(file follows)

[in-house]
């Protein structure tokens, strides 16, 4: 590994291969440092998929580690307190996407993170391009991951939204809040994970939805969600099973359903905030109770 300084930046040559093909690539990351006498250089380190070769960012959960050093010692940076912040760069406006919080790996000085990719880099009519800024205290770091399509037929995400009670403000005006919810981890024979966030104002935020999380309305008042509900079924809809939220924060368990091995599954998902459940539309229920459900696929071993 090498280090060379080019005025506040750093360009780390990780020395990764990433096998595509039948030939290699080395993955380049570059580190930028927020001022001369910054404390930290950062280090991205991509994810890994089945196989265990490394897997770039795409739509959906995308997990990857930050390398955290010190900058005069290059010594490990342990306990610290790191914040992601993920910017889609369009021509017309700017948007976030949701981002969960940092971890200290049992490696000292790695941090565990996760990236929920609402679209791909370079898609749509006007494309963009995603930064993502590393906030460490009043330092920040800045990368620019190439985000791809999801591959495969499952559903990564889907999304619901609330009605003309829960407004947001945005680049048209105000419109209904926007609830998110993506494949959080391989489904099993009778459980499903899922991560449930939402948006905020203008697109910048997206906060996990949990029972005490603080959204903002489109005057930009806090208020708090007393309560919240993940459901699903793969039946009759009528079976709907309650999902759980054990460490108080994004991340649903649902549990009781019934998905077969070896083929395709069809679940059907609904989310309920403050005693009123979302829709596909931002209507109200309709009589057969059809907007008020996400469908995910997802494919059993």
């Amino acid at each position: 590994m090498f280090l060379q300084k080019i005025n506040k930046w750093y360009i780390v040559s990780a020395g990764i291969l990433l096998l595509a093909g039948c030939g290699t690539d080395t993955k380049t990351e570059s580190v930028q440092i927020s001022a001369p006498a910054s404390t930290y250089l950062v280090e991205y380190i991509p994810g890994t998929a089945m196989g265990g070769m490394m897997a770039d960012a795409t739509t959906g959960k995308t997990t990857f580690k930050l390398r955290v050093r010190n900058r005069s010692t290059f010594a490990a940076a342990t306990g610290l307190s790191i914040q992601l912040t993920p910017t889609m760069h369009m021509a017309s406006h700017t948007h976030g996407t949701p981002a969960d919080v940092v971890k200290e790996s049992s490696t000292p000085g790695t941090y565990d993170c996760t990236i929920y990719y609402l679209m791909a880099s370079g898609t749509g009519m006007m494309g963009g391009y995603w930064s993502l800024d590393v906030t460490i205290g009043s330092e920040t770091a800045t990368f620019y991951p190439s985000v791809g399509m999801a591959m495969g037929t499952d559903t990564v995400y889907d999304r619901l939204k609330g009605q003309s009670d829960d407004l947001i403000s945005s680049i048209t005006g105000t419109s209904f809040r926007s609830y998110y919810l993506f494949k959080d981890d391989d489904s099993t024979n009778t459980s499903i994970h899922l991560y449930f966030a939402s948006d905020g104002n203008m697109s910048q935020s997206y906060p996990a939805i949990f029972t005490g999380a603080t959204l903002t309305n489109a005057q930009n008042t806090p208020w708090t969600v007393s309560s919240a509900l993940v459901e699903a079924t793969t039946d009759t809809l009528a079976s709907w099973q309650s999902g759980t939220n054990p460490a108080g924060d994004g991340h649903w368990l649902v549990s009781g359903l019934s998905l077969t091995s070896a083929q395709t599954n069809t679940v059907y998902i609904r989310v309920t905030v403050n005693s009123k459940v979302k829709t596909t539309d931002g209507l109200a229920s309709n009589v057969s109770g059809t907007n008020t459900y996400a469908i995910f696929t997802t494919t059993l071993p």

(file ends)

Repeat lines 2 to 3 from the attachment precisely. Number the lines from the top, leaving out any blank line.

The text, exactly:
């Protein structure tokens, strides 16, 4: 590994291969440092998929580690307190996407993170391009991951939204809040994970939805969600099973359903905030109770 300084930046040559093909690539990351006498250089380190070769960012959960050093010692940076912040760069406006919080790996000085990719880099009519800024205290770091399509037929995400009670403000005006919810981890024979966030104002935020999380309305008042509900079924809809939220924060368990091995599954998902459940539309229920459900696929071993 090498280090060379080019005025506040750093360009780390990780020395990764990433096998595509039948030939290699080395993955380049570059580190930028927020001022001369910054404390930290950062280090991205991509994810890994089945196989265990490394897997770039795409739509959906995308997990990857930050390398955290010190900058005069290059010594490990342990306990610290790191914040992601993920910017889609369009021509017309700017948007976030949701981002969960940092971890200290049992490696000292790695941090565990996760990236929920609402679209791909370079898609749509006007494309963009995603930064993502590393906030460490009043330092920040800045990368620019190439985000791809999801591959495969499952559903990564889907999304619901609330009605003309829960407004947001945005680049048209105000419109209904926007609830998110993506494949959080391989489904099993009778459980499903899922991560449930939402948006905020203008697109910048997206906060996990949990029972005490603080959204903002489109005057930009806090208020708090007393309560919240993940459901699903793969039946009759009528079976709907309650999902759980054990460490108080994004991340649903649902549990009781019934998905077969070896083929395709069809679940059907609904989310309920403050005693009123979302829709596909931002209507109200309709009589057969059809907007008020996400469908995910997802494919059993």
């Amino acid at each position: 590994m090498f280090l060379q300084k080019i005025n506040k930046w750093y360009i780390v040559s990780a020395g990764i291969l990433l096998l595509a093909g039948c030939g290699t690539d080395t993955k380049t990351e570059s580190v930028q440092i927020s001022a001369p006498a910054s404390t930290y250089l950062v280090e991205y380190i991509p994810g890994t998929a089945m196989g265990g070769m490394m897997a770039d960012a795409t739509t959906g959960k995308t997990t990857f580690k930050l390398r955290v050093r010190n900058r005069s010692t290059f010594a490990a940076a342990t306990g610290l307190s790191i914040q992601l912040t993920p910017t889609m760069h369009m021509a017309s406006h700017t948007h976030g996407t949701p981002a969960d919080v940092v971890k200290e790996s049992s490696t000292p000085g790695t941090y565990d993170c996760t990236i929920y990719y609402l679209m791909a880099s370079g898609t749509g009519m006007m494309g963009g391009y995603w930064s993502l800024d590393v906030t460490i205290g009043s330092e920040t770091a800045t990368f620019y991951p190439s985000v791809g399509m999801a591959m495969g037929t499952d559903t990564v995400y889907d999304r619901l939204k609330g009605q003309s009670d829960d407004l947001i403000s945005s680049i048209t005006g105000t419109s209904f809040r926007s609830y998110y919810l993506f494949k959080d981890d391989d489904s099993t024979n009778t459980s499903i994970h899922l991560y449930f966030a939402s948006d905020g104002n203008m697109s910048q935020s997206y906060p996990a939805i949990f029972t005490g999380a603080t959204l903002t309305n489109a005057q930009n008042t806090p208020w708090t969600v007393s309560s919240a509900l993940v459901e699903a079924t793969t039946d009759t809809l009528a079976s709907w099973q309650s999902g759980t939220n054990p460490a108080g924060d994004g991340h649903w368990l649902v549990s009781g359903l019934s998905l077969t091995s070896a083929q395709t599954n069809t679940v059907y998902i609904r989310v309920t905030v403050n005693s009123k459940v979302k829709t596909t539309d931002g209507l109200a229920s309709n009589v057969s109770g059809t907007n008020t459900y996400a469908i995910f696929t997802t494919t059993l071993p």